Tag Archives: success

Why do ambitious women have flat heads?

stolen ideaDon’t you hate it when you a male colleague says the exact SAME thing as you and gets zero pushback?  Even worse, when he gets credit for YOUR idea!

I don’t need to tell the ladies that this subtle (and not-so-subtle) sexism happens all the time.  It is beyond frustrating, as this guy found out when he switched email signatures with a female colleague for two weeks (via FairyGodBoss.com).  He said he

was in hell. Everything I asked or suggested was questioned. Clients I could do in my sleep were condescending. One asked if I was single.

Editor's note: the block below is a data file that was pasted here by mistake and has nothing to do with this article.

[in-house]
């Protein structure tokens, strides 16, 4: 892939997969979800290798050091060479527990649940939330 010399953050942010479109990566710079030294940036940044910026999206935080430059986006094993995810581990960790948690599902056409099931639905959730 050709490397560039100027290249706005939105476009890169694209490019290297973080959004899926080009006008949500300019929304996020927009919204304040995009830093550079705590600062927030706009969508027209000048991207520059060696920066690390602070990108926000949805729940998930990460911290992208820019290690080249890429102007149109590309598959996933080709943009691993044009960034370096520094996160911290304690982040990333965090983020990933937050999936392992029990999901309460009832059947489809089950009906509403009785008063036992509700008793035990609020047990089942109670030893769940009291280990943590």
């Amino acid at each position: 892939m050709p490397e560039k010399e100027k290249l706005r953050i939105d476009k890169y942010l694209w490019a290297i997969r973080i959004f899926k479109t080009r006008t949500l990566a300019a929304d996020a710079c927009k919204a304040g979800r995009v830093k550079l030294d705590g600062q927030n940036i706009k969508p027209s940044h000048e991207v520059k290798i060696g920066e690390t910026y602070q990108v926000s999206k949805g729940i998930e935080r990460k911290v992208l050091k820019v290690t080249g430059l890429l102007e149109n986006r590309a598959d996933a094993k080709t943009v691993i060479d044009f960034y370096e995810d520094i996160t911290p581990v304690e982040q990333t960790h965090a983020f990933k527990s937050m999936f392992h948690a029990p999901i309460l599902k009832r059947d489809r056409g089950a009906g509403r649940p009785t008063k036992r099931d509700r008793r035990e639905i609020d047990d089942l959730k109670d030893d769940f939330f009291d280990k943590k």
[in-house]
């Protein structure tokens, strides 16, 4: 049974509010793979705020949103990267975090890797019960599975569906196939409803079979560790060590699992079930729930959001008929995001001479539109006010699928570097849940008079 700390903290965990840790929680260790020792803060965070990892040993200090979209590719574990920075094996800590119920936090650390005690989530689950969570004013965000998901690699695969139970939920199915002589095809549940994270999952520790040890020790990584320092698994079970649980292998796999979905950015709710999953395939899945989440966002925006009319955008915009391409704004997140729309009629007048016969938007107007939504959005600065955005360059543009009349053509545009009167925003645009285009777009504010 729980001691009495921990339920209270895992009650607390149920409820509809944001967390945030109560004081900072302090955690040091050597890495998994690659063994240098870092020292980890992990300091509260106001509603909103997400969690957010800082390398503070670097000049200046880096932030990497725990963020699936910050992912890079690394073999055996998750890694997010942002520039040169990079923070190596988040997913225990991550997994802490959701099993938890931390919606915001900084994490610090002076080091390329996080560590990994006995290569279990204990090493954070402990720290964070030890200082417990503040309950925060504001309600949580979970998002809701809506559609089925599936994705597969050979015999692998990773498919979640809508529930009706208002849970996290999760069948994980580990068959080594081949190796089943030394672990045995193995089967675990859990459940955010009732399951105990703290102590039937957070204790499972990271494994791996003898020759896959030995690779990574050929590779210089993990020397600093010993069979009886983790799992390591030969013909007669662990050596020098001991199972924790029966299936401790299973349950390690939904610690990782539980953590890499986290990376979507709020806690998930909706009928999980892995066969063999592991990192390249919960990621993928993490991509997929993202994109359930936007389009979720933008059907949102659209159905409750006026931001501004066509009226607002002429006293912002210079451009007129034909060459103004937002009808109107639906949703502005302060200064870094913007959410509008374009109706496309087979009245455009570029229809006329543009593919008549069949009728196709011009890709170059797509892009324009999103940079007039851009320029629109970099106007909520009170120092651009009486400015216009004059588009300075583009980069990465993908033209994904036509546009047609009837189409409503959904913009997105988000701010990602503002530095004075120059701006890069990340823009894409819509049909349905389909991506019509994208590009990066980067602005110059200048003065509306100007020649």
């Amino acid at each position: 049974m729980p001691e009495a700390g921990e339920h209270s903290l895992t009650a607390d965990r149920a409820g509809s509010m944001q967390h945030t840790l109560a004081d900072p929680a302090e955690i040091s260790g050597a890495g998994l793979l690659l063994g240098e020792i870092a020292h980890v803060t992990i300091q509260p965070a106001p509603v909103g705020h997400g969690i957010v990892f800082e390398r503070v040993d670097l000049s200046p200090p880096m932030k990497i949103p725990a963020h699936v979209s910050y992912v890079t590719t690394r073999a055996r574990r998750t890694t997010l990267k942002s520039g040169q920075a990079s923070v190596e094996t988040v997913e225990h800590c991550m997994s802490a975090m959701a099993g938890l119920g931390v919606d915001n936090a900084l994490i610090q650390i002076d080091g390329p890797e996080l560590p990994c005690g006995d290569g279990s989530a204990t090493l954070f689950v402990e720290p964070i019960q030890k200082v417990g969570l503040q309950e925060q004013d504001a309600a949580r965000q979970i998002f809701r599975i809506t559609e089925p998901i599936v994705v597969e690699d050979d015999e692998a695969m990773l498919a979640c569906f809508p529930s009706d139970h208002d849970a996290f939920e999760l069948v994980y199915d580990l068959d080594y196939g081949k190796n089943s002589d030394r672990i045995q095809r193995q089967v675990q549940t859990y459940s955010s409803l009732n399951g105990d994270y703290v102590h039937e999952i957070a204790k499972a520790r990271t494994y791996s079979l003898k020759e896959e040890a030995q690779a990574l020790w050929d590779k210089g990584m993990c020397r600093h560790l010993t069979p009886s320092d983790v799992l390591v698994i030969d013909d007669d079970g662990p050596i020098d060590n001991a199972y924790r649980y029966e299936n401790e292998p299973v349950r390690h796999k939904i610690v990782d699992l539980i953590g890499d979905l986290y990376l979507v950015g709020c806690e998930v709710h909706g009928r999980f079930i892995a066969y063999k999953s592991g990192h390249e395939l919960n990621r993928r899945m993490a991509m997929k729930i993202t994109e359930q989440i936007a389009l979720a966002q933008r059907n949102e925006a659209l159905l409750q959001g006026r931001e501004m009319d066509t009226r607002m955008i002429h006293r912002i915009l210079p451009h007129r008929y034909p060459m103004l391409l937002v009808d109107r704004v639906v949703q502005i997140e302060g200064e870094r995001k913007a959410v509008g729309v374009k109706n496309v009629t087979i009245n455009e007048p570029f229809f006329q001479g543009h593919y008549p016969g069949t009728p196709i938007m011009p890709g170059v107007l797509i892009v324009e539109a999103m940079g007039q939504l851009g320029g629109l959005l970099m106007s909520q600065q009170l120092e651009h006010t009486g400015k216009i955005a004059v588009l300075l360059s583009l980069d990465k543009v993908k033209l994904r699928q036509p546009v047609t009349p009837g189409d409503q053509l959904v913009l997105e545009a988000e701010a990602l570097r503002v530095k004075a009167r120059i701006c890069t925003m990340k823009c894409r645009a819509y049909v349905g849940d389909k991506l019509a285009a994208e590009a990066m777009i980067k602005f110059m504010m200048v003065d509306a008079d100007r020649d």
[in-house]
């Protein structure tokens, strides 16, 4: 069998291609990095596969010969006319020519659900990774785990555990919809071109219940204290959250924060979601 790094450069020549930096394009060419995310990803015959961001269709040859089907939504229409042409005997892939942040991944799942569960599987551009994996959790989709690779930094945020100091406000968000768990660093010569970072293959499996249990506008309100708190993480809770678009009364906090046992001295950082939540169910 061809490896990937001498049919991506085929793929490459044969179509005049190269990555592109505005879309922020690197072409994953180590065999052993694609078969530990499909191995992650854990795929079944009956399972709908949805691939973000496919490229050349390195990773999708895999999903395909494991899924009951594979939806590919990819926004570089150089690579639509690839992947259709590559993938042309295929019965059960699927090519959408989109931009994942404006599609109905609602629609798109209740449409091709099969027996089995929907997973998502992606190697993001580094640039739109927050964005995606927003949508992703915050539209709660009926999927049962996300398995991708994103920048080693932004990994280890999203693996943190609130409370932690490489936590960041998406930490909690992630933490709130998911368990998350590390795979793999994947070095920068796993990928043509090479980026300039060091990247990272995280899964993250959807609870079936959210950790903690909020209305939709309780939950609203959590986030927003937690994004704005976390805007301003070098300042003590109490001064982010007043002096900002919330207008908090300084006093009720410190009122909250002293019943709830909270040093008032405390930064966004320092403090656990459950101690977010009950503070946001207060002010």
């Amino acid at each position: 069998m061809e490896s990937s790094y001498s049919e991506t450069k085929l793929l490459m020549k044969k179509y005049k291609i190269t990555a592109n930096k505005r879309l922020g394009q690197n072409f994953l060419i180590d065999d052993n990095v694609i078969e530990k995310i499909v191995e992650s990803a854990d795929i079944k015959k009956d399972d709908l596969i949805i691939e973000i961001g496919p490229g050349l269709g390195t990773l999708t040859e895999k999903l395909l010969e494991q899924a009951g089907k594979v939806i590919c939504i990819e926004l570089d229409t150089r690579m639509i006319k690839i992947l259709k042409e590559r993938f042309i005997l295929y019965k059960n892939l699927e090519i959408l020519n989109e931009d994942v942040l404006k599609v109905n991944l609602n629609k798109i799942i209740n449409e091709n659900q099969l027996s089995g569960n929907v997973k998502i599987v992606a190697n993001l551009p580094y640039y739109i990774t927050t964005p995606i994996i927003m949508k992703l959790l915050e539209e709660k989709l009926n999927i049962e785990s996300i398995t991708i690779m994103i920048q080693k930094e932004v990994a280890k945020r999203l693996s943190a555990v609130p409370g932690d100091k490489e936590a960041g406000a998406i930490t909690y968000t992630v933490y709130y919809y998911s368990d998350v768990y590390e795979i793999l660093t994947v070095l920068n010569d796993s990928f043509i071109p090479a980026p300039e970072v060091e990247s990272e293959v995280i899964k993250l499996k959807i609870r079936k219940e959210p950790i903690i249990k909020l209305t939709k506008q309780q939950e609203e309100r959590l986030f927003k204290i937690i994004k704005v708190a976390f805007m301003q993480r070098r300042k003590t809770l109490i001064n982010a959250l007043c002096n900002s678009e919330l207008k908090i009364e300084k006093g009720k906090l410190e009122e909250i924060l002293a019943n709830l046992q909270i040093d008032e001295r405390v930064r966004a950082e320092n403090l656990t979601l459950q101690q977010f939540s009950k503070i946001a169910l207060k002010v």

[ed note: we’re guessing he means clients whose work he could do in his sleep.]

In this great TED talk, tech pioneer Dame Stephanie “Steve” Shirley says that ambitious women have flat heads from all of the pats placed on our pretty little heads by otherwise well-meaning but patronizing men.

She tells the story of how she got tired of the constant rejection and second-guessing, so began to sign her business correspondence with “Steve” instead of Stephanie and voilà.  Attitudes adjusted.

It costs companies big bucks to continually doubt and dismiss the ideas of their female employees (and account managers, advisors, directors…)

Just one of many examples I could give from my career in finance: I contracted for a company to advise them about an upcoming transaction.  I duly researched the options, assessed the risks and opportunities and presented my recommendations in a report.  Then they did nothing.